Monday, November 29, 2010

Scotch bonnet peppers

These are some of the little jewels I picked up at H & W Produce yesterday...from left to right: Scotch bonnet peppers, Thai chilis, and fresh habanero peppers.

Check it, friends.  These are some of the hottest peppers you can buy.  Aren't they cute?  But, yeah, hot.  The Thai chilis not so much, but the other two...hoo!  I've already featured dried habaneros, so today I tried a Scotch bonnet--the little red fella at the top, to be exact, which is about one inch square.  Here was what it looked like cut in half--somewhat evil, I admit:

I was so careful not to touch it with naked hands, and cut it up with a knife and fork.  I did give a little lick to the knife when I was done, and this stuff is powerful.  To showcase it, I made a variation on the Tomatican from the Moosewood Restaurant Cooks at Home cookbook [On edit, the recipe is here; I halved it], which I don't use often enough as the recipes seem so simple to look at, but actually are really good despite their simplicity.  It's a Peruvian-style stew, flavoured only (in this case) with a little cumin, this one Scotch bonnet pepper, and some salt (the original recipe called for 1/8 tsp cayenne, hey!).  Here you see the proportion of pepper to onions in the stew:

The pepper gave kind of a hot halo to everything it came in contact with: my lips, my hands (even though I didn't touch it), just from contact with the air.  Was it super-duper hot in the final stew?  Yes, and no.  It was a little scary in that such a little made such heat without adding any perceptible actual taste.  I feel bathed in capsaicin without actually being in pain, and also feel like I could have added two to the stew with few to no ill effects, though it's kind of frightening that my hands are burning without any actual contact with pepper/stew/dishwater in which pepper-infused things have been placed.  As I am one of those people who credit hot peppers with good health, next time I will be more daring!  Here's what I actually ate:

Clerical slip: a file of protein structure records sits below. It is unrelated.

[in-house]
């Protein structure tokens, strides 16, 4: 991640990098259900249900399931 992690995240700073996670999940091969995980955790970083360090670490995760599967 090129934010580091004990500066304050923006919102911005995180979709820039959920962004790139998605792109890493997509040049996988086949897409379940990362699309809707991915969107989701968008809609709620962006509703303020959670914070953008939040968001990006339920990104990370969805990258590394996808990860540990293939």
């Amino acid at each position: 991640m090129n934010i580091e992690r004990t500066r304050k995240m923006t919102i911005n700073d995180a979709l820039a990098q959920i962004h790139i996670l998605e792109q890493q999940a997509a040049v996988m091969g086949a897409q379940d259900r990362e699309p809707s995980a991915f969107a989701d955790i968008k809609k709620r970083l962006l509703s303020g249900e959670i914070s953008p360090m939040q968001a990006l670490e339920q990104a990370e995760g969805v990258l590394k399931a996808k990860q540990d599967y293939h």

The stew, over Aztec blend (rice/split peas/other stuff from Bulk Barn), and topped with avocados and cilantro and grated cashew cheese.  And yes, that is some of the banana squash from yesterday you see in the stew!  Mmmm, so hot, so good!


  1. Whoa, Zoa, you are signing out of mofo in a blast of fire! Will you use the rest of the peppers tomorrow and send smoke through the Internet? That said, your dinner looks MUCH better than mine did. Probably tasted better, too.

    I meant to ask you, did you like the muenster cheese from Uncheese Cookbook?

  2. I love that, "signing out in a blast of fire!" Yes! My dinner was great, but you didn't post yours, so no fair comparing. Yes, the muenster was good, but I have to admit not as good in my opinion as the Cashew cheese from the sidebar of this blog, which you see in this post though it looks identical to the muenster...and I know what the secret is too, it's the soymilk/canola oil base. But for a lower fat choice, the muenster is, indeed, excellent.

  3. Ooh I love spicy food, but I must admit that scotch bonnet peppers scare me a bit. Mmmm that stew sure looks good, though, so I'm sure the taste is worth enduring the heat!

  4. They do look like jewels!

    Wow, the tomatican recipe sounds fab! Cumin and hot chili is a great combo. Sounds like a real experience with HOTness. Looking at the proportion of pepper to onion and so on in the mix, I'm thinking "what an amazing little pepper".

  5. Those Scotch Bonnets scare me. No thank you!